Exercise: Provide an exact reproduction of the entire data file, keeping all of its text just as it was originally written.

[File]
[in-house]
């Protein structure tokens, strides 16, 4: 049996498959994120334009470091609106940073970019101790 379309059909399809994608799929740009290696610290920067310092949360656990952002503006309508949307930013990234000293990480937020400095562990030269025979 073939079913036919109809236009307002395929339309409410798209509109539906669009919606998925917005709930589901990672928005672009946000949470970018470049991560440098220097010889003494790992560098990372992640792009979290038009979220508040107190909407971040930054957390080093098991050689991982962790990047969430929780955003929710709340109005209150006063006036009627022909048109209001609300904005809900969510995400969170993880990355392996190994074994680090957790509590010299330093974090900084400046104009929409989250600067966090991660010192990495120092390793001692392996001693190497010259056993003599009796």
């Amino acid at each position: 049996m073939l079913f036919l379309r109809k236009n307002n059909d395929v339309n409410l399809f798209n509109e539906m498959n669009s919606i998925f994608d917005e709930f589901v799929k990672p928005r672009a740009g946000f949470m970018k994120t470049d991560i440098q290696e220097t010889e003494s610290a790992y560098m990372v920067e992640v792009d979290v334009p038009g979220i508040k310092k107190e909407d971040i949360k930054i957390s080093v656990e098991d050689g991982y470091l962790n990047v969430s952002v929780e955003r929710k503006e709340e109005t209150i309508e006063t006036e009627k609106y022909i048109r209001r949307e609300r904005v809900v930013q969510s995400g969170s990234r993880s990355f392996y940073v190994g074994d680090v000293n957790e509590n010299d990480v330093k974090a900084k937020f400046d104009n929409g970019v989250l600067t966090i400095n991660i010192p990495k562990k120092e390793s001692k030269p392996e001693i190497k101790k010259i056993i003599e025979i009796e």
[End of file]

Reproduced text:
[in-house]
């Protein structure tokens, strides 16, 4: 049996498959994120334009470091609106940073970019101790 379309059909399809994608799929740009290696610290920067310092949360656990952002503006309508949307930013990234000293990480937020400095562990030269025979 073939079913036919109809236009307002395929339309409410798209509109539906669009919606998925917005709930589901990672928005672009946000949470970018470049991560440098220097010889003494790992560098990372992640792009979290038009979220508040107190909407971040930054957390080093098991050689991982962790990047969430929780955003929710709340109005209150006063006036009627022909048109209001609300904005809900969510995400969170993880990355392996190994074994680090957790509590010299330093974090900084400046104009929409989250600067966090991660010192990495120092390793001692392996001693190497010259056993003599009796």
């Amino acid at each position: 049996m073939l079913f036919l379309r109809k236009n307002n059909d395929v339309n409410l399809f798209n509109e539906m498959n669009s919606i998925f994608d917005e709930f589901v799929k990672p928005r672009a740009g946000f949470m970018k994120t470049d991560i440098q290696e220097t010889e003494s610290a790992y560098m990372v920067e992640v792009d979290v334009p038009g979220i508040k310092k107190e909407d971040i949360k930054i957390s080093v656990e098991d050689g991982y470091l962790n990047v969430s952002v929780e955003r929710k503006e709340e109005t209150i309508e006063t006036e009627k609106y022909i048109r209001r949307e609300r904005v809900v930013q969510s995400g969170s990234r993880s990355f392996y940073v190994g074994d680090v000293n957790e509590n010299d990480v330093k974090a900084k937020f400046d104009n929409g970019v989250l600067t966090i400095n991660i010192p990495k562990k120092e390793s001692k030269p392996e001693i190497k101790k010259i056993i003599e025979i009796e």